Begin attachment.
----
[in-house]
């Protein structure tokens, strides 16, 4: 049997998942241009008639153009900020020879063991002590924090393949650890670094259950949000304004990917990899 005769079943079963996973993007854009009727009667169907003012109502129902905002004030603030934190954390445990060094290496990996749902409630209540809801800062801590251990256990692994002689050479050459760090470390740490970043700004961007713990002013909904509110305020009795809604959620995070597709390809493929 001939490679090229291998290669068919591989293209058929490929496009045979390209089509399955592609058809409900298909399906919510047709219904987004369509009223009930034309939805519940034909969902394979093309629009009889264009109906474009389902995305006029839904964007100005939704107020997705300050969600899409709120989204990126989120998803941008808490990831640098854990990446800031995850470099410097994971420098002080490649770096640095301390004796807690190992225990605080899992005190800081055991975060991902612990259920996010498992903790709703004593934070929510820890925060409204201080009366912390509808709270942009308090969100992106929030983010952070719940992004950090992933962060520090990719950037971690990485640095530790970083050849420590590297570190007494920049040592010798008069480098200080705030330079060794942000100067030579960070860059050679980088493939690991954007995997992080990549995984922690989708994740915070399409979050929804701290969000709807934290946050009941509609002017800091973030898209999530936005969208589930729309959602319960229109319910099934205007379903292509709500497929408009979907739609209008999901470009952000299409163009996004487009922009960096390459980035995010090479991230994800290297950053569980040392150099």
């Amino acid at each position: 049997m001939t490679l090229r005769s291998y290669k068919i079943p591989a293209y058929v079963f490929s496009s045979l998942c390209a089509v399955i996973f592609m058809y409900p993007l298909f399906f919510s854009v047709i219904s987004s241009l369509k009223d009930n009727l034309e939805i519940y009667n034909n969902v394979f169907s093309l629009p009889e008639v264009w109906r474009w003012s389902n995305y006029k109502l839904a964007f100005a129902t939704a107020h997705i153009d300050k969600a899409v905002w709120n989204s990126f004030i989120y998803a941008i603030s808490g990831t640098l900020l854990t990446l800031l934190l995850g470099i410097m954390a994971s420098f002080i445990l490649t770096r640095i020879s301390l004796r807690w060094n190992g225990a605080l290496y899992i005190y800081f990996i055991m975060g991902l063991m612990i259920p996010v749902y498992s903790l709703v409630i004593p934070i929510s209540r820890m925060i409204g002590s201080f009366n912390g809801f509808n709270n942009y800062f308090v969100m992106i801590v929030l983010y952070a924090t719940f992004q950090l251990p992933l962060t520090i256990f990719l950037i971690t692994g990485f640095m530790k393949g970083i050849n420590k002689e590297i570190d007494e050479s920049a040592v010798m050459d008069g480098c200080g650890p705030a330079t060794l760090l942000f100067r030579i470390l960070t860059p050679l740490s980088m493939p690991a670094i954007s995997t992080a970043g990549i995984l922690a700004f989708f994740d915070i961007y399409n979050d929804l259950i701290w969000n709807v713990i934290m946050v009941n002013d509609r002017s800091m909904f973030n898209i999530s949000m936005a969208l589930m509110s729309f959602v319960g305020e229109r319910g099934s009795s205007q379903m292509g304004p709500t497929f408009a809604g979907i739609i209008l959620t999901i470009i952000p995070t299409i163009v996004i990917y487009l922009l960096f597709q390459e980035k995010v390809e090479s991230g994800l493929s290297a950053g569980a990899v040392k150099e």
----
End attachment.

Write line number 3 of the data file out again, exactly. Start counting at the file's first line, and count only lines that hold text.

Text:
């Amino acid at each position: 049997m001939t490679l090229r005769s291998y290669k068919i079943p591989a293209y058929v079963f490929s496009s045979l998942c390209a089509v399955i996973f592609m058809y409900p993007l298909f399906f919510s854009v047709i219904s987004s241009l369509k009223d009930n009727l034309e939805i519940y009667n034909n969902v394979f169907s093309l629009p009889e008639v264009w109906r474009w003012s389902n995305y006029k109502l839904a964007f100005a129902t939704a107020h997705i153009d300050k969600a899409v905002w709120n989204s990126f004030i989120y998803a941008i603030s808490g990831t640098l900020l854990t990446l800031l934190l995850g470099i410097m954390a994971s420098f002080i445990l490649t770096r640095i020879s301390l004796r807690w060094n190992g225990a605080l290496y899992i005190y800081f990996i055991m975060g991902l063991m612990i259920p996010v749902y498992s903790l709703v409630i004593p934070i929510s209540r820890m925060i409204g002590s201080f009366n912390g809801f509808n709270n942009y800062f308090v969100m992106i801590v929030l983010y952070a924090t719940f992004q950090l251990p992933l962060t520090i256990f990719l950037i971690t692994g990485f640095m530790k393949g970083i050849n420590k002689e590297i570190d007494e050479s920049a040592v010798m050459d008069g480098c200080g650890p705030a330079t060794l760090l942000f100067r030579i470390l960070t860059p050679l740490s980088m493939p690991a670094i954007s995997t992080a970043g990549i995984l922690a700004f989708f994740d915070i961007y399409n979050d929804l259950i701290w969000n709807v713990i934290m946050v009941n002013d509609r002017s800091m909904f973030n898209i999530s949000m936005a969208l589930m509110s729309f959602v319960g305020e229109r319910g099934s009795s205007q379903m292509g304004p709500t497929f408009a809604g979907i739609i209008l959620t999901i470009i952000p995070t299409i163009v996004i990917y487009l922009l960096f597709q390459e980035k995010v390809e090479s991230g994800l493929s290297a950053g569980a990899v040392k150099e």